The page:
The Department of Justice is suing to block AT&T's purchase of Time Warner, legally challenging a $85 billion deal that would give the telecom giant control of a media empire including CNN, Warner Brothers, HBO, and other major media brands.
"This merger would significantly hurt American purchasers", Mr. Delrahim, the associate lawyer general for antitrust, said in an announcement.
AT&T, which sees the deal as a way to compete against emerging technology companies such as Netflix Inc and Amazon.com Inc's Prime Video, described the lawsuit as "a radical and inexplicable departure from decades of antitrust precedent".
This follows a period filled with reports that the DOJ demanded AT&T and Time Warner sell Turner Broadcasting, which includes CNN.
AT&T reaffirmed its plans to challenge the government's lawsuit, arguing that its plan is a "vertical" merger without competitive overlap.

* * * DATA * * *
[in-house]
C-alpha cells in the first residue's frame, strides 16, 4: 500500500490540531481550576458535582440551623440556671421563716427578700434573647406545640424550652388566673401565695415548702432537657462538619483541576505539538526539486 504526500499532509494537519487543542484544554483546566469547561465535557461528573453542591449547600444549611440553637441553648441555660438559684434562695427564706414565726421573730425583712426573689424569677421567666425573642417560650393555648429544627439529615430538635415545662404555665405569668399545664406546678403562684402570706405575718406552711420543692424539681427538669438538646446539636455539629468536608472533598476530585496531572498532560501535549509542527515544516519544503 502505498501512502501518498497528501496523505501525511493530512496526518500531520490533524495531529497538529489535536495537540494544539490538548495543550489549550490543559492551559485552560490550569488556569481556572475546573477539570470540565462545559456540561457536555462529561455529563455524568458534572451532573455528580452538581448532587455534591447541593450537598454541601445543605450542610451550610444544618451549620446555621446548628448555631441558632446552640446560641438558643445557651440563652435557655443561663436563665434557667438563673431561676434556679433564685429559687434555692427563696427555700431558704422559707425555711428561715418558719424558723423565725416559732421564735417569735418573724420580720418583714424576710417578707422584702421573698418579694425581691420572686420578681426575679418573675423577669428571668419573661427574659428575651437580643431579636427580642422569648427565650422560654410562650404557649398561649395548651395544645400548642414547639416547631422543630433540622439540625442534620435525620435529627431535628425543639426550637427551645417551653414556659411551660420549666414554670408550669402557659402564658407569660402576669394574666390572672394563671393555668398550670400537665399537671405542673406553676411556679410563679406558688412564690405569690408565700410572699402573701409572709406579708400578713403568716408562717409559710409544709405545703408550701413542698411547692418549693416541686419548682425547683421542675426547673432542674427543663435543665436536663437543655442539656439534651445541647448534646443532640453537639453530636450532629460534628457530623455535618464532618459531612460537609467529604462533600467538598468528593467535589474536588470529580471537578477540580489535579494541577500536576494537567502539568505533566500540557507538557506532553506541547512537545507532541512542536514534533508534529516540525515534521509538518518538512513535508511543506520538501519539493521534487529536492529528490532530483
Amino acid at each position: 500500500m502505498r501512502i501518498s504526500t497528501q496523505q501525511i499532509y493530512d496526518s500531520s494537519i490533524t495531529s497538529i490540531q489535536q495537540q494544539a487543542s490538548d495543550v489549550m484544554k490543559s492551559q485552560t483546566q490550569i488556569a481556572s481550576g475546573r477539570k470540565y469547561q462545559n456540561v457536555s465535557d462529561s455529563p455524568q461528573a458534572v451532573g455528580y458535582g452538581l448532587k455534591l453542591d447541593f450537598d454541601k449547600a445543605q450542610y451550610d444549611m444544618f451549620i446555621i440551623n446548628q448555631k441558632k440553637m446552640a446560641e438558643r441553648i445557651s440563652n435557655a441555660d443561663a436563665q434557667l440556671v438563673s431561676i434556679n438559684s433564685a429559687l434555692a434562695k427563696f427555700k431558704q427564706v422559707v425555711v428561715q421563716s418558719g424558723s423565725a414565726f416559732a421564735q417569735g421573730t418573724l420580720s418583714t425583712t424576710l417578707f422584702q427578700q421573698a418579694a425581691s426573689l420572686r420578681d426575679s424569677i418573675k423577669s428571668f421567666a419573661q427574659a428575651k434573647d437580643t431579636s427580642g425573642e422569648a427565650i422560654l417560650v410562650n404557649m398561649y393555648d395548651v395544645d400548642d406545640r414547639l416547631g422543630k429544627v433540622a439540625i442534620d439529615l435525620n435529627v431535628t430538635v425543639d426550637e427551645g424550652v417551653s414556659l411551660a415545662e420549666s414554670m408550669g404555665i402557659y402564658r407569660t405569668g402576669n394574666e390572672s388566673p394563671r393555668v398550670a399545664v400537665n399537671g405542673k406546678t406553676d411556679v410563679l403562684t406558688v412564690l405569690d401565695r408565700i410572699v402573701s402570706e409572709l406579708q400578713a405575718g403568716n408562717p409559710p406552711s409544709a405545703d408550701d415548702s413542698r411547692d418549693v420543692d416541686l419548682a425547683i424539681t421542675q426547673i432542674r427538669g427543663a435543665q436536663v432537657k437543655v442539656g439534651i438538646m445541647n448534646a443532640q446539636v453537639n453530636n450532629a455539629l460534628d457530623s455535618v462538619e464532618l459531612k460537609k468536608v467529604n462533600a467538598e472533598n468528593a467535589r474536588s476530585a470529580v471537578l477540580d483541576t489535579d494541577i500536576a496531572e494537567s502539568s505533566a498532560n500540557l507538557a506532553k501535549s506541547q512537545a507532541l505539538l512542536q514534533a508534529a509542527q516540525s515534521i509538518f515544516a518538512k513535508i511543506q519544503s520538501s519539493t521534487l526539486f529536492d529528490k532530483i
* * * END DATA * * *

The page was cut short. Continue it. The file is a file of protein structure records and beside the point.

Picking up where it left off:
By testing the arrangement, the Justice Department is adopting a starkly unique strategy to antitrust issues than the Obama organization did. A similar Comcast/NBC Universal merger in 2011 went through with some conditions attached.
"Blocking this merger is the right thing to do - and we hope the Justice Department is doing it for the right reasons", said Craig Aaron, president of advocacy group Free Press, which opposes media industry consolidation.
AT&T's rocky quest to complete its acquisition of Time Warner just hit another speed bump.
AT&T CEO Randall Stephenson said the idea his company would be too powerful after the deal "borders on the comical".
"We are confident that the court will reject the government's claims and permit this merger under longstanding legal precedent", McAtee said.